Lest We Forget
Sometime today pause for just a moment to remember that Freedom isn’t Free and that the simple pleasures we enjoy and take for granted every day, were paid for with a great price. Many spent countless days in harm’s way, and as Lincoln reminds us, some gave “..the last full measure of devotion,..” so that we might be free and live our lives with dignity and respect in the greatest Republic the world has yet known.
The Memorial Day holiday grew and developed after the US Civil War; however, its true sentiment and, the title of of this article, is taken from Lincoln’s Gettysburg Address. On November 19, 1863, Abraham Lincoln gave the best known, most quoted, and, undoubtedly, one of the most moving battlefield tributes ever written.
Four score and seven years ago our fathers brought forth on this continent, a new nation, conceived in Liberty, and dedicated to the proposition that all men are created equal.
Now we are engaged in a great civil war, testing whether that nation, or any nation so conceived and so dedicated, can long endure. We are met on a great battle-field of that war. We have come to dedicate a portion of that field, as a final resting place for those who here gave their lives that that nation might live. It is altogether fitting and proper that we should do this.
But, in a larger sense, we can not dedicate — we can not consecrate — we can not hallow — this ground. The brave men, living and dead, who struggled here, have consecrated it, far above our poor power to add or detract. The world will little note, nor long remember what we say here, but it can never forget what they did here. It is for us the living, rather, to be dedicated here to the unfinished work which they who fought here have thus far so nobly advanced. It is rather for us to be here dedicated to the great task remaining before us — that from these honored dead we take increased devotion to that cause for which they gave the last full measure of devotion — that we here highly resolve that these dead shall not have died in vain — that this nation, under God, shall have a new birth of freedom — and that government of the people, by the people, for the people, shall not perish from the earth.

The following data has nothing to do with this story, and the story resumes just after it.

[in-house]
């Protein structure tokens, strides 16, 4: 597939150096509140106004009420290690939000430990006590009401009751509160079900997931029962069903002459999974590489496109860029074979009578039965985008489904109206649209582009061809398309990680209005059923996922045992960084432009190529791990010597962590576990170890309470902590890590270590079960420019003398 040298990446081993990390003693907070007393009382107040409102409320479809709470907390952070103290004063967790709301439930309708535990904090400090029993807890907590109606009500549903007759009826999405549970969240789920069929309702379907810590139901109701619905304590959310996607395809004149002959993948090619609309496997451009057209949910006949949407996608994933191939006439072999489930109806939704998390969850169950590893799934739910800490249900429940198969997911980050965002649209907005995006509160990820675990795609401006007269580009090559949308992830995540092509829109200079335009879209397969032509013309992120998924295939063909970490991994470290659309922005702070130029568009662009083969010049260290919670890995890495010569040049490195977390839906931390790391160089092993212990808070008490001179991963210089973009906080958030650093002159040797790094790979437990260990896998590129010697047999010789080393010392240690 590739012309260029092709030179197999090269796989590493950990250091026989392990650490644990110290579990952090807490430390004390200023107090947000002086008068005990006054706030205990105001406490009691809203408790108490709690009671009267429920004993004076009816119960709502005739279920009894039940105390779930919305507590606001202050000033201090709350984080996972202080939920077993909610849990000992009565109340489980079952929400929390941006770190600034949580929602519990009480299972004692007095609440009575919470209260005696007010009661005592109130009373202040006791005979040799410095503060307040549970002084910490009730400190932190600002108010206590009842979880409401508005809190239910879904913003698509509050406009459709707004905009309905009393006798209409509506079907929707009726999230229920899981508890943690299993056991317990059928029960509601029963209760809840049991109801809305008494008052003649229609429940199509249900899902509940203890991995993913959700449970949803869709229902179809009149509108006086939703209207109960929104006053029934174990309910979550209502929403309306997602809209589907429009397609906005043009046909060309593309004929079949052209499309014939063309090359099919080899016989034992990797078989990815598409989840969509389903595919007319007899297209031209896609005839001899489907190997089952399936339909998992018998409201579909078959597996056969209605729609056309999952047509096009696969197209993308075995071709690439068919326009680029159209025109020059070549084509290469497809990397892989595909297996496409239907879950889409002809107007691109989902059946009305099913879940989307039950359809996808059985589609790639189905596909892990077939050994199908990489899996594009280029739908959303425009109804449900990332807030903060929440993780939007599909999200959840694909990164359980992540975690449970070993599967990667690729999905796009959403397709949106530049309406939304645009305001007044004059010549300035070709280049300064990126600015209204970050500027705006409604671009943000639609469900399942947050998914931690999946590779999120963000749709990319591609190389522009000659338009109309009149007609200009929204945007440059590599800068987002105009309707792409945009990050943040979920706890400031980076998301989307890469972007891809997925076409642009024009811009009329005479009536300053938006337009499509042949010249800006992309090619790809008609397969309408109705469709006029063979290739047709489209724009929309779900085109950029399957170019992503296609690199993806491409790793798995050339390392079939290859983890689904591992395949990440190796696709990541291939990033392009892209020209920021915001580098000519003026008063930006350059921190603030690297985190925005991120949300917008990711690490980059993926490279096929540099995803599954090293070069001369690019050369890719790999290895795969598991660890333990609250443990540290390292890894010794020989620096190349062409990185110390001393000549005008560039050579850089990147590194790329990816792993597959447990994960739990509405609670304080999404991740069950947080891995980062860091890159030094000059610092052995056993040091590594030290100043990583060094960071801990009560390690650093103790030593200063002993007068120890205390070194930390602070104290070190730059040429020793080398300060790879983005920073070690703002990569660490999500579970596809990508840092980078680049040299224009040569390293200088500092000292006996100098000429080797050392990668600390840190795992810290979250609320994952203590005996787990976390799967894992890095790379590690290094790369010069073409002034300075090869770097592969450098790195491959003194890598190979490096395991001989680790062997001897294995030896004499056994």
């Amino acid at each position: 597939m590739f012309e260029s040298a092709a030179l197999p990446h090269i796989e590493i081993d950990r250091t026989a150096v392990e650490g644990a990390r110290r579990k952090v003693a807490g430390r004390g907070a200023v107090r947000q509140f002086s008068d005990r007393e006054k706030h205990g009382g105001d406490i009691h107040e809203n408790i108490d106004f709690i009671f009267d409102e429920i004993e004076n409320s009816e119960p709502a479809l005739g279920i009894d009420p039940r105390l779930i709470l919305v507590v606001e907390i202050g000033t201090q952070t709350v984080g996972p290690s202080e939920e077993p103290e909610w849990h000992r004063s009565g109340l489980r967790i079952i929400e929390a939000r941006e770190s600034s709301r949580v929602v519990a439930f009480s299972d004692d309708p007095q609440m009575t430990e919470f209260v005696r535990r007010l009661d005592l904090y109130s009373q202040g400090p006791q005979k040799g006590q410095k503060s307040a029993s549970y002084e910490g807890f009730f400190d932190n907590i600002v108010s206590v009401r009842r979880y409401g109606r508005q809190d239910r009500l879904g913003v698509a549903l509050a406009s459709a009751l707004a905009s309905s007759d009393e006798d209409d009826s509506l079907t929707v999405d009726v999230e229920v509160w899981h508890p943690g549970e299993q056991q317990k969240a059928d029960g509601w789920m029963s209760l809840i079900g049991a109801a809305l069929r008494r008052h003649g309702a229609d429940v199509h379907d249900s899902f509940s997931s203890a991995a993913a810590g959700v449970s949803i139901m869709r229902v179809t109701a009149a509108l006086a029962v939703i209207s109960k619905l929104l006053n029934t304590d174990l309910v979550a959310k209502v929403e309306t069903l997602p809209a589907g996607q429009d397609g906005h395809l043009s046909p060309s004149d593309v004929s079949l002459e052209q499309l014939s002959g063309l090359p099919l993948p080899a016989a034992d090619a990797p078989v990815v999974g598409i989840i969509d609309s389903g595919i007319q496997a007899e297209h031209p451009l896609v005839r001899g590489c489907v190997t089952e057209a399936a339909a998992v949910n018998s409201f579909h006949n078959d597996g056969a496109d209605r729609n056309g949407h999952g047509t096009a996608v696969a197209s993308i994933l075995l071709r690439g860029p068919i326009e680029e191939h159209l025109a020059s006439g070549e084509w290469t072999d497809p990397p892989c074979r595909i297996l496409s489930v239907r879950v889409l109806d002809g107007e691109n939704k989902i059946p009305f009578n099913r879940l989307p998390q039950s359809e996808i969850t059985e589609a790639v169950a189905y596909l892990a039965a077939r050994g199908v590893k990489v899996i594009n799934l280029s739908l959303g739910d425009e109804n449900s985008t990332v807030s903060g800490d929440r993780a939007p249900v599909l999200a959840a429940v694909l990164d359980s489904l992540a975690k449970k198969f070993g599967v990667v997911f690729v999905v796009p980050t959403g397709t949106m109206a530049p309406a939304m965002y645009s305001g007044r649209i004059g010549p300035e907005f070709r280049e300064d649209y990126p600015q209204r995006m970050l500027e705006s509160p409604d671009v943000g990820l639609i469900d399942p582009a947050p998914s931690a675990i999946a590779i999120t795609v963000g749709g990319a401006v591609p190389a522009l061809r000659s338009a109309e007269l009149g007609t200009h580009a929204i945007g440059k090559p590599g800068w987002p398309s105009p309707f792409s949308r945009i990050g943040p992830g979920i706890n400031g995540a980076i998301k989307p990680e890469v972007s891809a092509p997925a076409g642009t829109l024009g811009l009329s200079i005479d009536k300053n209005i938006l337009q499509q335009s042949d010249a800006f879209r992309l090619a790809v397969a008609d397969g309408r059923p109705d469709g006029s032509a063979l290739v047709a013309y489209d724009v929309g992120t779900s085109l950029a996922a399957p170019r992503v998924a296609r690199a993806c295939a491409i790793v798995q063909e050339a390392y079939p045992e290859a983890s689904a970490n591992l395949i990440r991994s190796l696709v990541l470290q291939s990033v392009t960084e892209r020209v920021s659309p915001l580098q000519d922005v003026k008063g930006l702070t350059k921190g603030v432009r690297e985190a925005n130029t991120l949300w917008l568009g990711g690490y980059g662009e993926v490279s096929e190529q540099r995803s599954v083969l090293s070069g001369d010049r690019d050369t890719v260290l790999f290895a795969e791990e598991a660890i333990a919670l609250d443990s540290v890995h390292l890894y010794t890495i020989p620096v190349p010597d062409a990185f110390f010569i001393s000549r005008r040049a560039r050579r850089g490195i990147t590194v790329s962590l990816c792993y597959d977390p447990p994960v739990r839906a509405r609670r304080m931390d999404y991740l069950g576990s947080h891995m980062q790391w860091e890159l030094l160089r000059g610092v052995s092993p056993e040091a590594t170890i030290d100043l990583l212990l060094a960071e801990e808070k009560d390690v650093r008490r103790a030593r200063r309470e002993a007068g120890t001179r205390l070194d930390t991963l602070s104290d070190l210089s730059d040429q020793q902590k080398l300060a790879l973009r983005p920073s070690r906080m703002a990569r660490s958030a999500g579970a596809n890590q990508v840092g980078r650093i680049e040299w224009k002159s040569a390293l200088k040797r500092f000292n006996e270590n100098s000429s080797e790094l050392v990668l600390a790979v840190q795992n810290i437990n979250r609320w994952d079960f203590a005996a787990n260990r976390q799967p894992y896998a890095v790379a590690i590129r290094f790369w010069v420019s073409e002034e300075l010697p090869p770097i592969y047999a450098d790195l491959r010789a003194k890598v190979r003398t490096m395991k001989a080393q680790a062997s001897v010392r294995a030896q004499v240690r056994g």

In 1868 an organization of Union veterans first marked the holiday as Decoration Day and urged people to decorate the graves of the war’s dead with flowers. There was a large ceremony at Arlington National Cemetery; but the idea caught on and there were ceremonies and private moments across the country. The wounds from that conflict still being very raw, there were separate services and observances for the southern war dead as well. The holiday grew and by the end of the nineteenth century was celebrated widely and officially recognized by many state legislatures. After World War I, it was expanded to honor the fallen of all wars; but, it was not until 1971 that it became an official federal holiday and moved from May 30th to the last Monday in May.
So enjoy your holiday, but consider stopping by a Veterans’ cemetery, decorating a grave marker for family member, family friend, or one of the countless heroes remembered only by God at this point, instructing a child on why we have this day off, or just taking a moment to be very, very grateful.
May God Bless America and all that call her home.
See ya ’round the mountains,